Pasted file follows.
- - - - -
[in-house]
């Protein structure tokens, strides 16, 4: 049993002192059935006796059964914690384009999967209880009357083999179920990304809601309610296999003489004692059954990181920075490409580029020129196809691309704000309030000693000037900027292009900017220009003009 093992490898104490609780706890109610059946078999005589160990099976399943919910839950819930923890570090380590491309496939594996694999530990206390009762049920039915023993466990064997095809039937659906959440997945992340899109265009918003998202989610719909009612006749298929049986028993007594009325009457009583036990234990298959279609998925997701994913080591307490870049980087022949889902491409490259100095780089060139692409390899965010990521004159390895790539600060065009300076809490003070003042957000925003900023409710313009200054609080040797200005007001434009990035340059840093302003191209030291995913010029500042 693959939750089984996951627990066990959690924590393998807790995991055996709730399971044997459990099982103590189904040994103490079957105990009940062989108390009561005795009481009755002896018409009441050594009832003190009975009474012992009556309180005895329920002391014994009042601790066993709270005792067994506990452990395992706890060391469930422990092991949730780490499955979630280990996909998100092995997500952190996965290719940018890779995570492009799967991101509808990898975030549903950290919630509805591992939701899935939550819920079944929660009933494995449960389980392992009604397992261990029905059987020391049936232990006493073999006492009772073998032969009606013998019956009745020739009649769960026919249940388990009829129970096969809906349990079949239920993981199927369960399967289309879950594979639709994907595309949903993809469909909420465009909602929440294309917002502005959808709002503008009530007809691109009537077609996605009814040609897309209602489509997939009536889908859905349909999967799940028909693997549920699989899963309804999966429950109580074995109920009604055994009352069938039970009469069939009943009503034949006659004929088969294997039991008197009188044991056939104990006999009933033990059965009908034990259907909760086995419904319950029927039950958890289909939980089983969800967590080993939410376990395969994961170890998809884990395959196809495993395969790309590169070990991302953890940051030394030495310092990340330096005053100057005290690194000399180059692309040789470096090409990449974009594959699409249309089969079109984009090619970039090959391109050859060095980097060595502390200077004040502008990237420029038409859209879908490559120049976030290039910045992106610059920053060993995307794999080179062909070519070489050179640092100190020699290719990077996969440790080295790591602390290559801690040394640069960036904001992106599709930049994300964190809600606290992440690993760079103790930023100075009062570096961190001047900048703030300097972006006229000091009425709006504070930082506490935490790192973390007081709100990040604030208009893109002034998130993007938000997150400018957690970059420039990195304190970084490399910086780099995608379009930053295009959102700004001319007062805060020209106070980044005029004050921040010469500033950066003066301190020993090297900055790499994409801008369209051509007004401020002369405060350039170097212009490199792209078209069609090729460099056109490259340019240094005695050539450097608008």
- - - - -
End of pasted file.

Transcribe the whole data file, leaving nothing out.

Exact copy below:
[in-house]
């Protein structure tokens, strides 16, 4: 049993002192059935006796059964914690384009999967209880009357083999179920990304809601309610296999003489004692059954990181920075490409580029020129196809691309704000309030000693000037900027292009900017220009003009 093992490898104490609780706890109610059946078999005589160990099976399943919910839950819930923890570090380590491309496939594996694999530990206390009762049920039915023993466990064997095809039937659906959440997945992340899109265009918003998202989610719909009612006749298929049986028993007594009325009457009583036990234990298959279609998925997701994913080591307490870049980087022949889902491409490259100095780089060139692409390899965010990521004159390895790539600060065009300076809490003070003042957000925003900023409710313009200054609080040797200005007001434009990035340059840093302003191209030291995913010029500042 693959939750089984996951627990066990959690924590393998807790995991055996709730399971044997459990099982103590189904040994103490079957105990009940062989108390009561005795009481009755002896018409009441050594009832003190009975009474012992009556309180005895329920002391014994009042601790066993709270005792067994506990452990395992706890060391469930422990092991949730780490499955979630280990996909998100092995997500952190996965290719940018890779995570492009799967991101509808990898975030549903950290919630509805591992939701899935939550819920079944929660009933494995449960389980392992009604397992261990029905059987020391049936232990006493073999006492009772073998032969009606013998019956009745020739009649769960026919249940388990009829129970096969809906349990079949239920993981199927369960399967289309879950594979639709994907595309949903993809469909909420465009909602929440294309917002502005959808709002503008009530007809691109009537077609996605009814040609897309209602489509997939009536889908859905349909999967799940028909693997549920699989899963309804999966429950109580074995109920009604055994009352069938039970009469069939009943009503034949006659004929088969294997039991008197009188044991056939104990006999009933033990059965009908034990259907909760086995419904319950029927039950958890289909939980089983969800967590080993939410376990395969994961170890998809884990395959196809495993395969790309590169070990991302953890940051030394030495310092990340330096005053100057005290690194000399180059692309040789470096090409990449974009594959699409249309089969079109984009090619970039090959391109050859060095980097060595502390200077004040502008990237420029038409859209879908490559120049976030290039910045992106610059920053060993995307794999080179062909070519070489050179640092100190020699290719990077996969440790080295790591602390290559801690040394640069960036904001992106599709930049994300964190809600606290992440690993760079103790930023100075009062570096961190001047900048703030300097972006006229000091009425709006504070930082506490935490790192973390007081709100990040604030208009893109002034998130993007938000997150400018957690970059420039990195304190970084490399910086780099995608379009930053295009959102700004001319007062805060020209106070980044005029004050921040010469500033950066003066301190020993090297900055790499994409801008369209051509007004401020002369405060350039170097212009490199792209078209069609090729460099056109490259340019240094005695050539450097608008």